Torah Study Date
Saturday, July 16, 2022
Bereishit (Genesis) 42:29-43:7
Saturday, July 30, 2022
Starting at Genesis 43:8
Last week, we discussed the nine brothers going back to Canaan and telling their father, Jacob, what had happened to them. They told him the lord of the land (who is Joseph but they do not know it) spoke hard with them and accused them of spying; that they responded that they were not spies but honest; that they said they had been twelve brothers of whom one had died and the youngest was with their father in Canaan; and that the lord of the land told them he would know they were honest if they would leave one brother in Egypt (Simeon) and bring the youngest one back, taking (food) for the famine with them–and if they did that, he would give back their brother and let them go around the land. We wondered how bringing their brother back would indicate that they were honest and whether Joseph just wanted to see his one brother by his own mother and also was testing them to see if they would come back at all or would leave Simeon just like they sold Joseph (and keep the food and silver).
We discussed them emptying their sacks and each one discovering his bundle of silver in his sack (previously, only one had found his silver in his sack)–and that they and their father were afraid. We discussed Jacob telling them they had bereaved him with Joseph and Simeon gone and them wanting to take Benjamin as well. We noted Jacob saying, all these things have happened to me! And discussed how he makes it all about himself. We also discussed Reuben saying he would kill his two sons if he did not bring Benjamin back and discussed how he could think, if his father was bereaved over the loss of one son, killing two grandsons would please him. We considered whether Reuben might be using a figure of speech and not really suggesting he would kill his sons or whether he meant it literally.
We discussed Jacob declaring Benjamin would not go with them because, since Joseph was dead, Benjamin was alone and if anything happened to him, they would take Jacob’s grey head down to Sheol (that is, he would die). We noticed Jacob’s continued favoritism toward the sons of Rachel, his favorite, in his remark that Benjamin was alone–as if the other brothers didn’t matter. On Jacob’s side, we noted that he did have reason to be unhappy or frustrated with the brothers since they had sold Joseph and, more recently, they had not wanted to go to Egypt to get food for the family (if their looking at each other meant that they each was hoping one of the others would go—and so Jacob sent them all).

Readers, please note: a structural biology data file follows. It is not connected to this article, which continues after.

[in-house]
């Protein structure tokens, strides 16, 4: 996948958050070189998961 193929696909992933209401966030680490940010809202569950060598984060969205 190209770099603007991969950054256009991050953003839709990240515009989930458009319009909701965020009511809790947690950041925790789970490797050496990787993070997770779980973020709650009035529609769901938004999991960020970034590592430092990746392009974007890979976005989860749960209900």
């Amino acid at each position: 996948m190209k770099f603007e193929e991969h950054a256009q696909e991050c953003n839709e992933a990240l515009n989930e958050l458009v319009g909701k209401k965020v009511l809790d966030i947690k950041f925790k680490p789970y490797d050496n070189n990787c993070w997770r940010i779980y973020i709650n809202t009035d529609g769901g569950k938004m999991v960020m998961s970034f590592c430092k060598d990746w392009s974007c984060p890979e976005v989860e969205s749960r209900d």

We discussed the text saying that the famine was heavy in the land and, when they had finished eating the grain they got from Egypt, their father telling them to go back and buy a little food. We noted that this indicates that, up to that point, they were not planning to go back with Benjamin (perhaps failing the test?) and Judah saying they would not go if they did not take Benjamin because the man, the lord of the land (Joseph) said he would not see them if their brother was not with them. Finally, we discussed Israel (that is, Jacob) asking why they did this wrong to him by telling the lord of the land that they had another brother and their saying that the man had asked and they could not know that he would ask them to bring their brother.
We also discussed the current view that the Joseph story was the last one written in Torah and that it makes a good explanation for how they got to Egypt and assumes the readers know about Egypt (not explaining basic terms related to Egypt, for example).
Our artwork this week is more from Dutch U.S. Jewish artist, Shoshannah Brombacher’s Joseph: A Pictorial, Joseph’s Cup is Found in Benjamin’s Sack (above), and I am Joseph (below). If you like Brombacher’s work, you can follow her on Facebook. She is an active artist, illustrating books and producing artwork related to Torah, Hasidic teachers, Jewish life and holidays, and world events. The artwork above e is meant to convey the brothers’ panic when the cup is found in Benjamin’s sack. They probably think the discovery of. The cup means Benjamin will never go home but will become an Egyptian slave. The Hebrew in the artwork below says “I am Joseph.” The figure painted faintly in the background is Joseph as a young man. Not having seen Joseph since he was young, the brothers do not realize that he is the Egyptian vizier.